The Last Staircase
When I was 9 years old my parents took me skiing and on our last run I had to go down the River Run. It was the steep, icy LAST run before apres ski. And I was not budging. No matter how much my mom tried to coax me into following her down, the fear in me crept so high I just wasn’t going to move an inch. I begged her to call up the emergency vehicles to take me down.
Thankfully my mom refused to be swayed by my fear and we took a very, v-e-r-y slow (pie-ing allllll the way down) route that went from one side of the run to the other until we safely made it down.
I am sure I am not the only one who has faced other moments in life where you get to the end and all of a sudden you feel like you can’t finish.
Whether that is something physical, mental or even emotional.
Why do we let ourselves get to the point where we let fear, pain or self-doubt rob us when we are standing at the last stair case?
I was on the triathlon team in college and I remember facing my biggest race… a 50 mile trail race in Bryan, Texas. I had never run a marathon before and yet here I was. The guys on the team didn’t think I could do it, so the first thing I did after that was sign up. I trained and I pushed myself. The morning of the race (3:30 am) I lost one of my contacts, my eye sight back then was pretty bad, but I refused to let that hold me back. During the race I tripped every few feet because my depth perception was so off, but again I refused to let that hold me back.
When I was nearing the last go round, I was told I couldn’t finish the race…. For fear that it would get dark. I was forced to stop. I had run 38 ½ miles and yet I was so disappointed in myself. I had pushed myself farther than any physical limit I had ever faced.
A month later, I ran the Austin Marathon and as I rounded mile 24 I saw my dad, I broke down in tears and that fear, that exhaustion just overwhelmed me and almost kept me from finishing.
When I was giving birth to my second daughter, I chose no medication. When facing those waves of contractions there were moments I didn’t think I could finish. And yet I hand delivered my gorgeous 8 lb 9 oz baby girl.
Why do we let fear riddle us so?
Why do we let our mind chatter trick us into thinking we are weaker than we really are?
When facing chemotherapy, there were times I just didn’t want to anymore. In fact, one of my trips to the infusion room I was sent home because my white blood cell count was just too low. They warned me this would probably happen. I blamed myself.
The amount of hardship, pain, stress, and physically challenging obstacles, endeavors, feats we face day in and day out should give us that can do attitude.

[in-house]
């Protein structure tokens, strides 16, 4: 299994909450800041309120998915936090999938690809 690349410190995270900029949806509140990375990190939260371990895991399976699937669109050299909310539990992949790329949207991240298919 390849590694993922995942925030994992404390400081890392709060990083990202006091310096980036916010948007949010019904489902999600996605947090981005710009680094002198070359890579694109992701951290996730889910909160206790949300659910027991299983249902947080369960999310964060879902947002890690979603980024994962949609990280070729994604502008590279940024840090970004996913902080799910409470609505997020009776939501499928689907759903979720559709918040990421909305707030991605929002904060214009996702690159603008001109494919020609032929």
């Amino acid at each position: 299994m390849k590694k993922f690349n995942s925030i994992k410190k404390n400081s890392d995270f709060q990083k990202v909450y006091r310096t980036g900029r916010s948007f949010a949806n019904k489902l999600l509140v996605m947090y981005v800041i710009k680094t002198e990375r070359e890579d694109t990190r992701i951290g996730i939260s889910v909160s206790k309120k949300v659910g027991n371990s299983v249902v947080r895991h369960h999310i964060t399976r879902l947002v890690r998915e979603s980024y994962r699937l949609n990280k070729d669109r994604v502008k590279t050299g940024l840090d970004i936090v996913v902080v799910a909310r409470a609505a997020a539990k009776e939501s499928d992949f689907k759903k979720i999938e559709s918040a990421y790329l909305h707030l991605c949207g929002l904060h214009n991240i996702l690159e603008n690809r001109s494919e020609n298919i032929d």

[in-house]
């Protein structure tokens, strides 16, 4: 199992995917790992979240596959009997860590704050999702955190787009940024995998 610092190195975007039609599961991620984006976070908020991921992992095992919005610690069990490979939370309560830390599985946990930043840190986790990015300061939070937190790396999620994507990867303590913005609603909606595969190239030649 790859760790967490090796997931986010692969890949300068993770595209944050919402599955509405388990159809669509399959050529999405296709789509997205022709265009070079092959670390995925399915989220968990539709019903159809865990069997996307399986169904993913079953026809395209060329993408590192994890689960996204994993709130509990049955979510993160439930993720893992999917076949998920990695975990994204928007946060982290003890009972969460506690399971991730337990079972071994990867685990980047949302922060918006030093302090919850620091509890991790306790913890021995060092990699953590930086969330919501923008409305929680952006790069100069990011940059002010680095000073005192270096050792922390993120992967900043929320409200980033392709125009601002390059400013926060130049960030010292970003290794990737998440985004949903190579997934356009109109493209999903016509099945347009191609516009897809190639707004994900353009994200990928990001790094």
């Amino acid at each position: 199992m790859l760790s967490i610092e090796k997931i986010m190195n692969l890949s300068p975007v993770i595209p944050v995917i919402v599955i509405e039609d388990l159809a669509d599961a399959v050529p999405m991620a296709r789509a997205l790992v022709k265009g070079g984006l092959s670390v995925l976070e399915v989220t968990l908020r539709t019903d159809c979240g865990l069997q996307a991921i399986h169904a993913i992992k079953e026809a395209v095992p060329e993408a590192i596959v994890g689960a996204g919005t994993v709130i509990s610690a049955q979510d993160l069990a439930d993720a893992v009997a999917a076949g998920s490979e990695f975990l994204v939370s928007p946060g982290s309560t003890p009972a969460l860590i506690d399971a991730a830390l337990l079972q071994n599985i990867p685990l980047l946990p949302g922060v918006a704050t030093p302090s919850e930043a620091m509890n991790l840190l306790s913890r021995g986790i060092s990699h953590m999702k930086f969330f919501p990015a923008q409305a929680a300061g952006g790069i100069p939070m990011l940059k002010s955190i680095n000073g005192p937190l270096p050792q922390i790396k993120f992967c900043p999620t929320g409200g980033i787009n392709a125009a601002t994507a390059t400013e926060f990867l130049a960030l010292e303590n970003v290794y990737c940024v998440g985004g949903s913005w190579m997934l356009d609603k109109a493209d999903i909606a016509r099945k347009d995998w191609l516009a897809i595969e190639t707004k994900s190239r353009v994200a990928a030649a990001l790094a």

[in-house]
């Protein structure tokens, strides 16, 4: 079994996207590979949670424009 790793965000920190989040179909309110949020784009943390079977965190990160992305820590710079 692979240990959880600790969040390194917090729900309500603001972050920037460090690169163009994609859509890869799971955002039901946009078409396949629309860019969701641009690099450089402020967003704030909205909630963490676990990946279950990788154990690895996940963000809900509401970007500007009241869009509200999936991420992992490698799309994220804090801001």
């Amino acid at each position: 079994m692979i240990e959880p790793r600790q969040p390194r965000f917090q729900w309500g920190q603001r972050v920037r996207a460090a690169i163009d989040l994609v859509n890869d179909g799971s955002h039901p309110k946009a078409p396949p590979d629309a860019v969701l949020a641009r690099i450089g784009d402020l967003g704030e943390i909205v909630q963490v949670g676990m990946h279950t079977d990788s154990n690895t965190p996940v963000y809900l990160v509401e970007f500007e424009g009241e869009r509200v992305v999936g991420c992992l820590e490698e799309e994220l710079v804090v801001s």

All of this leads to this summer… two years after my summer on chemo. I have been free from chemo for one whole year (although the effects are still there) and my family and I are on an unforgettable, incredible road trip on the west coast.
In Sequoia National Park, there is a 34-flight staircase – 350 steps – ¼ mile walk up to Moro Rock to 6,725 elevation viewing the panoramic view of the Sierra Mountains and the Giant Forest. Since the girls were in the car napping, Evan and I took turns walking the trek up.
On mine I welcomed the solitude and mini workout. All of these thoughts above ran through my head as I willed myself up each new set of stairs. When I came to the last staircase, it became such a metaphor for my life.
The last staircase.
How many times had I looked up at that last staircase?
How many times did negative mind chatter try to keep me from finishing what I started?
How many times did I doubt myself, even for a second?
And best of all, how many times had I pushed forward and succeeded?
The moment I climbed that last staircase, although the entire trip wasn't that grueling, it represented that no matter what, I can push through. The view from above that last staircase was gorgeous. The Sierra Mountains sprawling a panoramic view.
It made me think, what could I have missed, in life, if I didn't push to finish that last staircase?
This staircase represented so much of not only my battle with life’s challenges, but many others.
When facing that last staircase in life, breathe those affirmations into your soul. You are worthy. You are strong. You will not falter.
I know when I lean on Jesus my life is complete. That fear has no hold on me. That all my chains are gone. No matter what I face, I can be confident and sure knowing Jesus has my back.
And He has yours too.
Climb that staircase.
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